To Feel or Not to Feel

Melinda WalshA longtime friend called me with a question. “I’m in a dilemma and I am not sure what to do. Would you give me some perspective?” he said. “Do you think Love is a choice?

He told me about a female friend that he’d known for several years, who was newly sober and freshly out of a relationship. The two of them were platonic and were clear that they were just friends, but he suddenly found himself having feelings for her, despite knowing that this she was in a vulnerable state and wouldn’t be a good choice for a relationship for him.

This is  our conversation.


He’s been single for a number of years.

How do I stop these feelings?  We single folks crave touch, and how can I stop wanting that? My head knows that there are red flags with her all over the place but I keep having feelings for her.


“First off, there’s nothing wrong with you. You’re human and humans get lonely, so it doesn’t surprise me at all that you feel this way. You’re normal!

FRIEND looked surprised, as if I had just told him that he was going to sprout wings.

What you’re really craving is not her, but the way you feel when you’re involved with someone. We all want companionship, to love and be loved. And that’s what you want. You’re clear on it, your head knows not to get involved. But don’t suppress your feelings, either. They will come and go like the tide.”


You mean they will go away?


Not altogether. You have to learn to manage them without coming up with a story that inspires you to give in to them. That’s where the trouble starts— most people don’t know how to tolerate feelings of loneliness so they choose relationships that really don’t serve them in order not to feel that anxiety. Your job is to learn to just allow your feelings to flow—and choose healthy actions, while tolerating those feelings.


But that’s uncomfortable! I don’t like that!



Of COURSE it’s uncomfortable. You can give in to the discomfort and end up in a crappy relationship or learn to manage it while choosing actions that serve you and honor your integrity. It’s up to you. What’s it going to be: short run or long haul?


He is quiet for a moment.

I was thinking there was something wrong with me but I’m really just human, aren’t it? So, how do I manage those feelings?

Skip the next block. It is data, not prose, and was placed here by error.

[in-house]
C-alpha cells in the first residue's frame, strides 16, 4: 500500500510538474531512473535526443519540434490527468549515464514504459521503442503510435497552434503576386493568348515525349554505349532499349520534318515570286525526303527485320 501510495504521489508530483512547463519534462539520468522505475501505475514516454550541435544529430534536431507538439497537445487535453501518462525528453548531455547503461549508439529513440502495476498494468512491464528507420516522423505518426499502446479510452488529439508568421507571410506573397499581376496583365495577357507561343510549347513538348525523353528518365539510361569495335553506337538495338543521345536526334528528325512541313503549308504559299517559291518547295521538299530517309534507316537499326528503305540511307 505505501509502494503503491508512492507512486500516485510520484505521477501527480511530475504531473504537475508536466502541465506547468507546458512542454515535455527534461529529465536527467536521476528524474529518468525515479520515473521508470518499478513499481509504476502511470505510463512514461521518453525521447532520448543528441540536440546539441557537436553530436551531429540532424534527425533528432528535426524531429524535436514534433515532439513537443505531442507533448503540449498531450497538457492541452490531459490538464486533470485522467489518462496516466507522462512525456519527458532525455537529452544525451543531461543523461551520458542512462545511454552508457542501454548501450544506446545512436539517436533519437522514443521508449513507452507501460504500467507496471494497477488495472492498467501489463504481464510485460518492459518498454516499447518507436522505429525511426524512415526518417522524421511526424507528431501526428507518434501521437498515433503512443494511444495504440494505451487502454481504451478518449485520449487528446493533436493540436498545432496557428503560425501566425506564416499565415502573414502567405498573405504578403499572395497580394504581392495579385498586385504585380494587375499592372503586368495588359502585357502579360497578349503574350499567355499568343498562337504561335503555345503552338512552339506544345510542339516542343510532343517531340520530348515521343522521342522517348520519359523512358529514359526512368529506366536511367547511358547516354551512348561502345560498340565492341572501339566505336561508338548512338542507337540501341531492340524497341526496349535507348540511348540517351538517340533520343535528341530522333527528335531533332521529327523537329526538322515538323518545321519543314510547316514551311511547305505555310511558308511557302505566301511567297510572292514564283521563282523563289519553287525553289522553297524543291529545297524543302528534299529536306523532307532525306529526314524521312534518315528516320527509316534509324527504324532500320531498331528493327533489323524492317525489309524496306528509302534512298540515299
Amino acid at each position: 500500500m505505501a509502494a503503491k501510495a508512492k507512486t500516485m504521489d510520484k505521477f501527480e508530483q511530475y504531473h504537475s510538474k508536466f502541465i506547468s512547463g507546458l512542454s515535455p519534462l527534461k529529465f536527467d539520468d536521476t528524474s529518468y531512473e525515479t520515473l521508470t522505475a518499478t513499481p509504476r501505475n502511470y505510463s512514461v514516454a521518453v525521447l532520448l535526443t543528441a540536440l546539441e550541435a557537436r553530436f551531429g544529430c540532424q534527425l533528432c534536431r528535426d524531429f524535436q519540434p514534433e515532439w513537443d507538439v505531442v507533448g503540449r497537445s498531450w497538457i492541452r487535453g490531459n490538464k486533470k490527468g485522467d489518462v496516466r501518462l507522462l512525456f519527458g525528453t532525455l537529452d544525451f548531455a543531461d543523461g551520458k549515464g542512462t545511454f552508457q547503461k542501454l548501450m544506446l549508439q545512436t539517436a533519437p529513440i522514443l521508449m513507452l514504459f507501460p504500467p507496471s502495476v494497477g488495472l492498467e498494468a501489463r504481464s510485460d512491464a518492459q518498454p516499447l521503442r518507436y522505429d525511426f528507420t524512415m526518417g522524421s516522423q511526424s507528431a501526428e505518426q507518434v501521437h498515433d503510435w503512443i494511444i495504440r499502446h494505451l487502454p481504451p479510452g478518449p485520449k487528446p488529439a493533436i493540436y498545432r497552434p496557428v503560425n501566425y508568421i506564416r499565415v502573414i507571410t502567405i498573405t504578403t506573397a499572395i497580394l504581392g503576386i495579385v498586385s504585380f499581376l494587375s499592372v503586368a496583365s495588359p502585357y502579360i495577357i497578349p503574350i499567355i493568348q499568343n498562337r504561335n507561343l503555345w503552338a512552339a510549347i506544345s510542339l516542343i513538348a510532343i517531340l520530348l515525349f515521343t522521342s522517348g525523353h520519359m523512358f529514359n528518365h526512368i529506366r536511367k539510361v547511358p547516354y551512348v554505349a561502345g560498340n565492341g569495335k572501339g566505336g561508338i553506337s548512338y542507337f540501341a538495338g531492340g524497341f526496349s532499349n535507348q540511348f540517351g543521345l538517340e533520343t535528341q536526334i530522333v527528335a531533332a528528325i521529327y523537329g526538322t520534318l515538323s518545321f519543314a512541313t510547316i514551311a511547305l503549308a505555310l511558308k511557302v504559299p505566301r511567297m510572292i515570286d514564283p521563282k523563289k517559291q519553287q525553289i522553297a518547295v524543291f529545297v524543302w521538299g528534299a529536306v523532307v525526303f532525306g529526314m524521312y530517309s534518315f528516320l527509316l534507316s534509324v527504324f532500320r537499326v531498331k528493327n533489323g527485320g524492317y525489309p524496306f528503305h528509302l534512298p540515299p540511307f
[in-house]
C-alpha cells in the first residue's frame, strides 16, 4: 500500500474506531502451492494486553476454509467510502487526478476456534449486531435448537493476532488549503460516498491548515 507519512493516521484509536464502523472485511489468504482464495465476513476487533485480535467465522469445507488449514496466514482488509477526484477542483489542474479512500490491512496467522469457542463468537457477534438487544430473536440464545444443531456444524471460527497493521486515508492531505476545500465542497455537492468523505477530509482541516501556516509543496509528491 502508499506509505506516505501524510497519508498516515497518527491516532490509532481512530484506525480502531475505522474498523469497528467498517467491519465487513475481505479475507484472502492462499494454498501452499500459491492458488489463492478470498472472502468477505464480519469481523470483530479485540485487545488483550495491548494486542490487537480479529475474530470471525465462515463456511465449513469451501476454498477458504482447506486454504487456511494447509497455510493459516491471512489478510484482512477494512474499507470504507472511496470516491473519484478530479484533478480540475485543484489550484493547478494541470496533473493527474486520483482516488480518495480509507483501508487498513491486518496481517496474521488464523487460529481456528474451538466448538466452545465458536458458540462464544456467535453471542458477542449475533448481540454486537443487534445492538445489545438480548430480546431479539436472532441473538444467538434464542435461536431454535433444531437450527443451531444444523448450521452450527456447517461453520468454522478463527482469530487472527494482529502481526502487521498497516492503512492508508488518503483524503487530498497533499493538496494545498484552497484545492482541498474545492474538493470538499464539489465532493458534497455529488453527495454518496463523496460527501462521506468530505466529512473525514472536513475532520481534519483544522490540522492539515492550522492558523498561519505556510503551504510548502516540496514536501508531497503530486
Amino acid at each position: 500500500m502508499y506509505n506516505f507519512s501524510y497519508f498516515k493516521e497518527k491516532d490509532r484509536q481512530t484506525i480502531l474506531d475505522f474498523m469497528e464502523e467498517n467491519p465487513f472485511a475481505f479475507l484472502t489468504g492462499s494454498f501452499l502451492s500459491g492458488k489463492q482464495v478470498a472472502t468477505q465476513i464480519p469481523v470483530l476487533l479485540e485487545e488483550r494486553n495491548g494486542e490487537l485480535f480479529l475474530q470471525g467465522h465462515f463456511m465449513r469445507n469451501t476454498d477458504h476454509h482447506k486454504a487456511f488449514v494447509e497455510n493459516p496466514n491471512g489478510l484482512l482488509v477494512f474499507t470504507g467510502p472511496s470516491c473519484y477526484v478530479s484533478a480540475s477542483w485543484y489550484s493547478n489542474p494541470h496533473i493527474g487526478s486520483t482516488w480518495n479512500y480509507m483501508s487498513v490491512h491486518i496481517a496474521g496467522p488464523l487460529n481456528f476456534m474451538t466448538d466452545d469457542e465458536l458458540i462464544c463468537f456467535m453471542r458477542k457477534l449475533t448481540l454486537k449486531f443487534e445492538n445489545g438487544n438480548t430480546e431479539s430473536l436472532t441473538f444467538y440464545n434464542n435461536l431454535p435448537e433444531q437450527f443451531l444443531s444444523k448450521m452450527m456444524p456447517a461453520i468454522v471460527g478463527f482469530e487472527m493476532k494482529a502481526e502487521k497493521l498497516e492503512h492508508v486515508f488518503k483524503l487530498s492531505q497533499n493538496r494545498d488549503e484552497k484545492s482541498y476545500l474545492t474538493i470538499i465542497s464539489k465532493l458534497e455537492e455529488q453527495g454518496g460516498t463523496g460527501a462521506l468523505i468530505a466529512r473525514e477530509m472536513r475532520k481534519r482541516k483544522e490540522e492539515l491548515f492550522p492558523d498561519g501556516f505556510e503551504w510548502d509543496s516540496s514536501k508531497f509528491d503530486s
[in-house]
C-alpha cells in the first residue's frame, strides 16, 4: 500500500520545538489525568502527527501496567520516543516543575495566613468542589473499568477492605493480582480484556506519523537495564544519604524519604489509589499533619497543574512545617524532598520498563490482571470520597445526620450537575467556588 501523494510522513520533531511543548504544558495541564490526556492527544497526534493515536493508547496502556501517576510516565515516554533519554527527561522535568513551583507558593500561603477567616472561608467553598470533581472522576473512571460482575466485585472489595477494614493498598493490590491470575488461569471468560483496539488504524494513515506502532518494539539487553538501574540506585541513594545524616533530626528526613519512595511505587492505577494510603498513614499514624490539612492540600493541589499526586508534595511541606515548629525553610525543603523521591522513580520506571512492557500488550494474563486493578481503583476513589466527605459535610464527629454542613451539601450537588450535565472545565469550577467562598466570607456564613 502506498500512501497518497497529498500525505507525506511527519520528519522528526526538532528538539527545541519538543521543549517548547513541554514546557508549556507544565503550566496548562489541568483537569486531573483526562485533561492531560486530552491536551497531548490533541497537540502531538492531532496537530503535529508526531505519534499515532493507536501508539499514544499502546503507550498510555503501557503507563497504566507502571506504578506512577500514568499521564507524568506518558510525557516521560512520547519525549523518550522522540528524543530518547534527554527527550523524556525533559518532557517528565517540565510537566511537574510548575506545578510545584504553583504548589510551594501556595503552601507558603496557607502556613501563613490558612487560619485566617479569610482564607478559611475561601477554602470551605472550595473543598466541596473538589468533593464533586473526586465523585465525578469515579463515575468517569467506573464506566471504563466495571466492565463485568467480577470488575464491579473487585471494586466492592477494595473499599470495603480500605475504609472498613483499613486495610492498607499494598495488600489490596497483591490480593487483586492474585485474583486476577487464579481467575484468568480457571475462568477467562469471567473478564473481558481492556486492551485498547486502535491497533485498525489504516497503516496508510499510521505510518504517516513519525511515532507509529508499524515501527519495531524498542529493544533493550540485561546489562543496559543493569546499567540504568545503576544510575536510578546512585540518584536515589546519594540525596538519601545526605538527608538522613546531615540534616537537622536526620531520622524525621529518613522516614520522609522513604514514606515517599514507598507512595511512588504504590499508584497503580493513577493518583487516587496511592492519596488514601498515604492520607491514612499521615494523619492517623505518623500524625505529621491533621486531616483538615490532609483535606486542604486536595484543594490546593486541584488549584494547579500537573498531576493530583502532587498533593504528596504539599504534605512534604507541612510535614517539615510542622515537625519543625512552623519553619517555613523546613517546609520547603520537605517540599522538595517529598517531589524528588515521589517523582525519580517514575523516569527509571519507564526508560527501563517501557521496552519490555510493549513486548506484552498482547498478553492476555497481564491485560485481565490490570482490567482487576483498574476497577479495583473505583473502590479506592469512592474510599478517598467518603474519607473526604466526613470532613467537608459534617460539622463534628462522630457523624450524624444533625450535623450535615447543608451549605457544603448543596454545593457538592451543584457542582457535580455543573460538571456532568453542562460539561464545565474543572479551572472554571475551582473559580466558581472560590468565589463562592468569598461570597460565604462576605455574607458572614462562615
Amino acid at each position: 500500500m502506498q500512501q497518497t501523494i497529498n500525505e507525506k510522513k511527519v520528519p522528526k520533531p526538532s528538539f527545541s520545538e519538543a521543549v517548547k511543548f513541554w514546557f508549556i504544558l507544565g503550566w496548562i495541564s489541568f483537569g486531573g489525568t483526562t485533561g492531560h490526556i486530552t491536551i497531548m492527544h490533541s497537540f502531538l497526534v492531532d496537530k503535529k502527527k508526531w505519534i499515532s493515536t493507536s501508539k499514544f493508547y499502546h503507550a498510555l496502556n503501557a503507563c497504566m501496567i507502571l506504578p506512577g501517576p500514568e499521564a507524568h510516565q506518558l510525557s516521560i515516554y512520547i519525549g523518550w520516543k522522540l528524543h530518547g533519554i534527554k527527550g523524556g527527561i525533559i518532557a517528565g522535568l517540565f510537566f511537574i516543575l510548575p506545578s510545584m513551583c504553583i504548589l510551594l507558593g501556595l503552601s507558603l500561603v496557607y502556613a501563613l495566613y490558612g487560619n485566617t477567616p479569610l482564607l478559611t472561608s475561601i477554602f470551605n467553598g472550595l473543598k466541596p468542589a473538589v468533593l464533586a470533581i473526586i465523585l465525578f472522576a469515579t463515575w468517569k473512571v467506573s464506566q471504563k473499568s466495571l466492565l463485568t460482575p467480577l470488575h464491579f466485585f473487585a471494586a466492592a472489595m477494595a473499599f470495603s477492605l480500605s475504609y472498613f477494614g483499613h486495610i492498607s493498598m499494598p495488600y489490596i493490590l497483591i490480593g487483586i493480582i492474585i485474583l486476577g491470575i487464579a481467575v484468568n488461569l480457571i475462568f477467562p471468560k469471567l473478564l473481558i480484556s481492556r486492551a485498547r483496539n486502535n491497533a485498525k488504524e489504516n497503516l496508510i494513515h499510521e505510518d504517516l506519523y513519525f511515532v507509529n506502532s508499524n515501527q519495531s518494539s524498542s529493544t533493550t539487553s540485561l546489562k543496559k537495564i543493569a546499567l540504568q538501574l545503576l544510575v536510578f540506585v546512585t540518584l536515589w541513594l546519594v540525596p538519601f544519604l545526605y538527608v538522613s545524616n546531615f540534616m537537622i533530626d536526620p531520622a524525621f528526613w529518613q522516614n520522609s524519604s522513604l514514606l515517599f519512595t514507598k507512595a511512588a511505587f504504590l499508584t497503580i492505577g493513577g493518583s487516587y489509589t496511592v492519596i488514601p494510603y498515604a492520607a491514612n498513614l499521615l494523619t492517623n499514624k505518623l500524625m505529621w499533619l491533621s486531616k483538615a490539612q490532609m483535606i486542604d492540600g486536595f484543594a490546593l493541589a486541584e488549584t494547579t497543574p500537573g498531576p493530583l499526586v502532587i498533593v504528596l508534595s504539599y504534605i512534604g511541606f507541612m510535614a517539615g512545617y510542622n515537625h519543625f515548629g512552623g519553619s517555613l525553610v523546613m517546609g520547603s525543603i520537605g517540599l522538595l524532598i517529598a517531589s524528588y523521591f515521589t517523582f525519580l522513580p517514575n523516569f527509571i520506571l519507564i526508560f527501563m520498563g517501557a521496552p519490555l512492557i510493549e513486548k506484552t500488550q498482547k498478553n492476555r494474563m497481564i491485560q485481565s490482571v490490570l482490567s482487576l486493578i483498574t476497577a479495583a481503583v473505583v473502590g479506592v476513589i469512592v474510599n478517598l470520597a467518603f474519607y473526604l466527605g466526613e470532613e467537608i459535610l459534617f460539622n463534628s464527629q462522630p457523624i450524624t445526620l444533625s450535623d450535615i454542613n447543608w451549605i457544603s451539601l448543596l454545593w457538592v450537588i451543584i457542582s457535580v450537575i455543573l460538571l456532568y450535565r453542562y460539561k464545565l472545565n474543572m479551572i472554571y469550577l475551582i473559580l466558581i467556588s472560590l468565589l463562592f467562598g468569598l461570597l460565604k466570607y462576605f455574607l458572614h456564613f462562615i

Journal. Say out loud, ‘This feeling sucks,’ ‘I hate feeling lonely’. Cry. Talk to a friend. Go for a walk or work out. Eventually you will learn that you can manage them and that makes you feel really confident when it comes to relationships.

I do believe that Love is a choice to some degree, but the more important choice here is to evaluate your feelings and your actions separately. Don’t let your feelings talk you into doing something that soothes the anxiety of loneliness in the short run, but goes against your integrity in the long run.

MELINDA smiles.

I know you’ll do fine.

Learning to Love isn’t always easy. Sometimes we have to learn to tolerate discomfort in service to a bigger objective. Feelings are just feelings, there is nothing wrong with having any of them. It’s what we choose to act upon is truly Love Applied.



  1. I love that your advice is to learn to cope with the discomfort, in service of the bigger objective. We all need to find the patience to do that, whether it’s the discomfort of NOT being in a relationship, or starting an exercise routine. Discomfort ain’t the worst thing in the world.

    • melinda! says:

      I SO agree with you, Beverly! It can sure feel like it, though, sometimes:-) I know that I had a lot of strategies for avoiding it…and of course I consequently felt stuck. The really cool thing about learning to tolerate discomfort is that you end up feeling so much stronger, and have new possibilities open up to you–often the very thing you’ve been wanting all along:-)

      Thanks for your comment!

  2. Erniebee says:

    Just like Beverly, I’m hooked on the words “”in service of the bigger objective”. It reminds me of my recent weight loss. When I started on the Ideal Protein Diet on December 7 of last year, for the first 2 to 3 weeks, there was major discomfort. In my eating routine, in what I ate, the change in my social life of not being able to go eat out with the gang as much anymore. At one point, I almost gave it up. That’s similar to going with the “crappy relationship” to avoid the uncomfortable feelings. Well, by the grace of God, I managed the uncomfortable feelings and now am 63 lbs better off for it. I now am more healthy, more energetic and more joyous in my daily attitude. Because of sticking it out for the ‘bigger objective’. Thanks M

    • melinda! says:

      You are living proof of being “in service of the bigger objective”, Erniebee!

      I appreciate your comment:-)

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